They were directing evacuees down stairwells to safety when a huge blast knocked them to the ground just before 10am. "It felt like an earthquake. There was panic on the radios and we heard that several fire chiefs had been killed when the command post was taken out. But we didn't know that what we'd felt was the South Tower coming down.
"There were shouts coming up the stairs that another plane was coming in and that rescuers were trapped in the shaft above us. All the power had been knocked out and we were funnelling people down the stairs with our lights.
"When there were no more civilians coming down, we headed back down to the lobby. But we met this guy covered in blood from one of the FDNY rescue teams. He said, 'My guys are trapped upstairs'. So against our better judgment, we started to go back up.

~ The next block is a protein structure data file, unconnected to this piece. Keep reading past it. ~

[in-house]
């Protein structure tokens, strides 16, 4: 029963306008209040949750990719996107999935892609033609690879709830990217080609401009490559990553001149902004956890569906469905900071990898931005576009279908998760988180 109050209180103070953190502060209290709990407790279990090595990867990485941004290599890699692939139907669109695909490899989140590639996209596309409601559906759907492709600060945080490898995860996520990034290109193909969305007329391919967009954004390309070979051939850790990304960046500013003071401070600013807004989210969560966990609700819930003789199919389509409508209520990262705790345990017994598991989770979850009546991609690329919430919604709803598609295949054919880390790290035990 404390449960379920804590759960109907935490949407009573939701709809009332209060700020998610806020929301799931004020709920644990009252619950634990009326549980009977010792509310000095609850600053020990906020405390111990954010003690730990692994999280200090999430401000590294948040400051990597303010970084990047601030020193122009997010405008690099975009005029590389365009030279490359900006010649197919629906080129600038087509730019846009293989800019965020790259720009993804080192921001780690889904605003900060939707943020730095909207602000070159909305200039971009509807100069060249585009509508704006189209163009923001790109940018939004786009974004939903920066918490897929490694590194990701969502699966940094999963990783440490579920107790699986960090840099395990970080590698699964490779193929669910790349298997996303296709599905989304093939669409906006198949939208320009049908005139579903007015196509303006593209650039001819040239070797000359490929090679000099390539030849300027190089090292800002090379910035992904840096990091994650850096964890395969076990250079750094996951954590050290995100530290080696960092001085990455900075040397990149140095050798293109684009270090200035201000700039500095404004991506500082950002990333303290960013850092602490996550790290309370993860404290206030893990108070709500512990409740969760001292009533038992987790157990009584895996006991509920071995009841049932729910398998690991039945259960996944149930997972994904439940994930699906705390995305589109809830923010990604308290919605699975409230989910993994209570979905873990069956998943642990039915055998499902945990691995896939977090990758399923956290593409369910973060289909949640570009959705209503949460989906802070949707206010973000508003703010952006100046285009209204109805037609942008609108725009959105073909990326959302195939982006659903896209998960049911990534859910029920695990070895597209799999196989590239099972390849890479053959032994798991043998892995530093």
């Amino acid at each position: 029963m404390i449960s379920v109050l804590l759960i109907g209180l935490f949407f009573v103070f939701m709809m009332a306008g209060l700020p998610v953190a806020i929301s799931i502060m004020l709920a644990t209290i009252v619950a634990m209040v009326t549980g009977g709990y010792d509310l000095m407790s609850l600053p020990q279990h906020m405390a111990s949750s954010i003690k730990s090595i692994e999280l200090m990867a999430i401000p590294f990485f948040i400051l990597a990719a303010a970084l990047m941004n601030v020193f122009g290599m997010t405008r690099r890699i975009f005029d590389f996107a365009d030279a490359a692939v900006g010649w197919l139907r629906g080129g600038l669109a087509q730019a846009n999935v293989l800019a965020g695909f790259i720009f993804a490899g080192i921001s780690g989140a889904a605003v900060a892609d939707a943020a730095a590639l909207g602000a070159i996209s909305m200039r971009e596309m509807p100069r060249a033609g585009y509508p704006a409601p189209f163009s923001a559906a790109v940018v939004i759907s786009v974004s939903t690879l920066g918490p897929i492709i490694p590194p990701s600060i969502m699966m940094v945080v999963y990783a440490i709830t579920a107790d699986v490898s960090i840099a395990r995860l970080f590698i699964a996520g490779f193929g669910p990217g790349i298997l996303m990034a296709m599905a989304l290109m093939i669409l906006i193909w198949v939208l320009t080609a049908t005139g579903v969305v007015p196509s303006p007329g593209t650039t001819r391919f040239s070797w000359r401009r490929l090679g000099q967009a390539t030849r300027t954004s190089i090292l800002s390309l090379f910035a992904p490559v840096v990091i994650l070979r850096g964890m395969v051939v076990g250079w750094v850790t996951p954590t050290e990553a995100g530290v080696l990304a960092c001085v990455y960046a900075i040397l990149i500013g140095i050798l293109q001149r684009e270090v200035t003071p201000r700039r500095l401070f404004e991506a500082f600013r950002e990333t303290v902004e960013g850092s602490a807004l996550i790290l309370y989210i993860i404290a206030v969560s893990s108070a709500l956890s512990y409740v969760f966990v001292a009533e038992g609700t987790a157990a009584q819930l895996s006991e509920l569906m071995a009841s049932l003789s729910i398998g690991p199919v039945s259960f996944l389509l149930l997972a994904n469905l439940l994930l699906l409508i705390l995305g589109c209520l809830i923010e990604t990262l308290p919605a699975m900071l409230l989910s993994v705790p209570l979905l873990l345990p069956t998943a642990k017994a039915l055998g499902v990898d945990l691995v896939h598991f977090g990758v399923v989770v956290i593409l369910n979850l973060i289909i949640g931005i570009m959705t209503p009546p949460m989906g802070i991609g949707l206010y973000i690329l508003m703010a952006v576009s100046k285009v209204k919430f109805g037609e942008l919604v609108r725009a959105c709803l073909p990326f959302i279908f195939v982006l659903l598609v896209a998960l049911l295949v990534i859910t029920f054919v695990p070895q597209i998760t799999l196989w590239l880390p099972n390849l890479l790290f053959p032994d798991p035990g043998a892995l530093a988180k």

"We got up to the 10th floor, which was now fully on fire from the jet fuel. That's when we met Roy and the guys from Engine 28 coming back down from floor 40. He insisted we had to head down fast."
Back in the foyer, they looked out and saw that the Marriott had collapsed, unaware that the entire company from Ladder 11 had been wiped out in the process.
The bodies raining down outside prompted many to decide that they would take their chances inside the building.
Fatefully, amid a situation where life-or-death decisions were being made by the second, Murray made a different call -- but only thanks to Chelsen. His colleague was convinced the structure could not survive after what he had seen above the 40th floor.
"Roy said: 'We've got to get the hell out of here now,'" Murray recalled Chelsen insisting.